If I were to give an example, I currently have three shelter dogs, who all came to me at different times (Preston in 2008, Era in 2011, and Fergie in 2012), with different backgrounds and personalities, who all visually look physically different (color, build, size, etc), yet share one common denominator – all were labeled as “pit bull” dogs in the shelter system, and all were subject of being killed simply because of it. But, they are not cookie cutter robots manufactured on an assembly line. They are living, breathing beings, who have their individual strengths and challenges, as any individual does. I challenge you to browse on area shelters and rescues websites, and see all the dogs labeled “pit bull” or “pit bull mix”; there is no consistency whatsoever. 
In the neighborhood where I live, for three years I have kept mostly quiet about a group of neighbors who get together and let their dogs run off-leash in the park nearby. After the third or fourth time of these dogs running onto my property while I was out with my leashed dog, I finally got tired of compromising the safety of my dogs and myself, and called my council person to formally issue my concern. Enforcing leash laws is the single greatest way to limit incidents from happening out in the public. Most people have very limited knowledge, if any, about dog behavior. That’s the unfortunate common thing among dog owners in general. Education should be the number one priority a community has to make their city safer with dogs. 
Which brings me to this…I won’t go into too much detail now, because there’s a time and place for me to expand further, but I mentioned in a previous email to be very careful with whom you align with because it can backfire. One of the three pro-BSL speakers from Monday evening is a well known associate of an organization who fronts as a dog bite victims group. They do zero educational programs. Nothing for the proper way children should interact with dogs. All their focus is on these laws and attempting to cherry pick which opinions are “fact” and which are “fiction”. The unfortunate thing that we do both agree on about incidents involving dogs is, children and the elderly are the most vulnerable and oftentimes the victims of serious dog bites. This is where we fail as a society.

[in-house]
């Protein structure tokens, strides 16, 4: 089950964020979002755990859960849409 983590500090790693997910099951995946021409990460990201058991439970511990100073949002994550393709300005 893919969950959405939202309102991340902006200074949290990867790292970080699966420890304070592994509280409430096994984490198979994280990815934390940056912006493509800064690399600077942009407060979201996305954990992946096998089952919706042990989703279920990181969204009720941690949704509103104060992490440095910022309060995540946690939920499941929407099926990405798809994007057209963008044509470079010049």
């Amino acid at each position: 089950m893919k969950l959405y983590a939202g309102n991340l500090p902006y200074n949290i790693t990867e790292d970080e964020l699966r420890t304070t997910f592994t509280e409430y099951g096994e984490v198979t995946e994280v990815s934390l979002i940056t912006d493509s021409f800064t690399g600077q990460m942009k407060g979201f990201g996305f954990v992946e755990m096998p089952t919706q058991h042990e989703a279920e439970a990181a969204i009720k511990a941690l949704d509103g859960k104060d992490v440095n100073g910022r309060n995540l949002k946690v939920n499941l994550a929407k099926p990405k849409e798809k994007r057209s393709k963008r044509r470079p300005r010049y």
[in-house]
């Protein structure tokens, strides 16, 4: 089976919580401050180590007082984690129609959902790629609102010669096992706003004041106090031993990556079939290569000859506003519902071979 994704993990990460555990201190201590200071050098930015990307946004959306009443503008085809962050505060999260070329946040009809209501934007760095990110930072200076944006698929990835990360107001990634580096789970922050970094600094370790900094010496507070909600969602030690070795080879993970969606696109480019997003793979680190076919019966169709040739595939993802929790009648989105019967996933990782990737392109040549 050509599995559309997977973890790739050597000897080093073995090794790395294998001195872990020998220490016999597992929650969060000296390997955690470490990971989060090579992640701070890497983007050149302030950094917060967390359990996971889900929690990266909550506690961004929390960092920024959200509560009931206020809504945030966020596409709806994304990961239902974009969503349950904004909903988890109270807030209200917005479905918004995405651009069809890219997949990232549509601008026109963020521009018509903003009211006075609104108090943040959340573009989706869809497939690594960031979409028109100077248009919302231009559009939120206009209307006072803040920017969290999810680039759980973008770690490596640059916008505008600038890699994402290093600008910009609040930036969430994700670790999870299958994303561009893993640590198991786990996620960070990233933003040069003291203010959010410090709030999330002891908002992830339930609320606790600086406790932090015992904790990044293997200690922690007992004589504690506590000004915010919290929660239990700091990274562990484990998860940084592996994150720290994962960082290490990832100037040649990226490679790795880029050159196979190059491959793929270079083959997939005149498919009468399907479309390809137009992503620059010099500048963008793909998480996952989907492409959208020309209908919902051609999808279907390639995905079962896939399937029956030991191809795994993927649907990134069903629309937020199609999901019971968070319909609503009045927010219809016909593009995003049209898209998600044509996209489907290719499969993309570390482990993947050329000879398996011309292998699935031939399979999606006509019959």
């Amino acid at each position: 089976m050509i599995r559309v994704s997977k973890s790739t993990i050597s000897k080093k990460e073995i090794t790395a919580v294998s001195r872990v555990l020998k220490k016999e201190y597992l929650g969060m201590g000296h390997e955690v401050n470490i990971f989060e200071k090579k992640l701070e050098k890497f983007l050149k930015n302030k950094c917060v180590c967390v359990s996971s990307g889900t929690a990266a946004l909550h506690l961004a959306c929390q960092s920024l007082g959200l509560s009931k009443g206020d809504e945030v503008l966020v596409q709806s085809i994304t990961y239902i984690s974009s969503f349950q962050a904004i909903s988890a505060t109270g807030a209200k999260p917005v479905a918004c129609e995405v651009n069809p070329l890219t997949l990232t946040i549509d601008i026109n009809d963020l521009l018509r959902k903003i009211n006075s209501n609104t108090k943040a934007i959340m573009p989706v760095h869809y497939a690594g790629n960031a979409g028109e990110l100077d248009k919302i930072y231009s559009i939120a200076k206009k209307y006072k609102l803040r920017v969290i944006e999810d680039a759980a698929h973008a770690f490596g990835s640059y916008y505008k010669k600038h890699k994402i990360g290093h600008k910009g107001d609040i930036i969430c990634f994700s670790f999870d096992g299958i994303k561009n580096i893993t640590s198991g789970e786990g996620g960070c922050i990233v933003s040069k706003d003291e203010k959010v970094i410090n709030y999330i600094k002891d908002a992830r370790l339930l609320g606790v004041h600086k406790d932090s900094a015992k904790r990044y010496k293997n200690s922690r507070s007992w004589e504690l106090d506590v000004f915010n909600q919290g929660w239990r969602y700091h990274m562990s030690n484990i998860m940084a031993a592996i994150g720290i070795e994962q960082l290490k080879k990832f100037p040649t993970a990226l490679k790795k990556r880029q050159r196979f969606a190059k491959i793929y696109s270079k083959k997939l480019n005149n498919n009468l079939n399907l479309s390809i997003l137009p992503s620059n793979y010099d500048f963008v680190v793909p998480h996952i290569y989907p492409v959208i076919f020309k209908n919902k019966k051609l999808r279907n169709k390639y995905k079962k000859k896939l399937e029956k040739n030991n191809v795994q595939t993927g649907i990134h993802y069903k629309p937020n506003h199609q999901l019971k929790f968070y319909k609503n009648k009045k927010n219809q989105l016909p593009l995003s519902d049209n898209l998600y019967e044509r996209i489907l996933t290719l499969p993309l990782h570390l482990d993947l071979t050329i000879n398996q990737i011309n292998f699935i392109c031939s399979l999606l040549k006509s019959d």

Over the course of my research, I have kept screenshots and such of members from this group literally laughing when someone is attacked by their dog labeled as a “pit bull”. This is a dog bite victims group? Please. If I have an agenda because I share my home with dogs that fit their subjective profile, I have no idea what they would be considered as. Besides, we want to strengthen your law, so reckless dog owners of any type of dog are dealt with swiftly and appropriately, preferably before a major incident can escalate. But, like i said, I will refrain from discussing them at the moment, there is a time and place where I will. They are just too easy to refute. 
In an effort to remain completely transparent, I am going to list exactly what our plans are to repeal Parma’s law – in no particular order, using the model we used in Lakewood: 
  • First, as you know, we are going to assemble and repeatedly attend council meetings. There will be representation from the dog-loving community (both residents and non-residents of Parma alike) in attendance if not every meeting, nearly every one. Some crowds will be smaller than what we had Monday…and some may be larger. But, we will be there.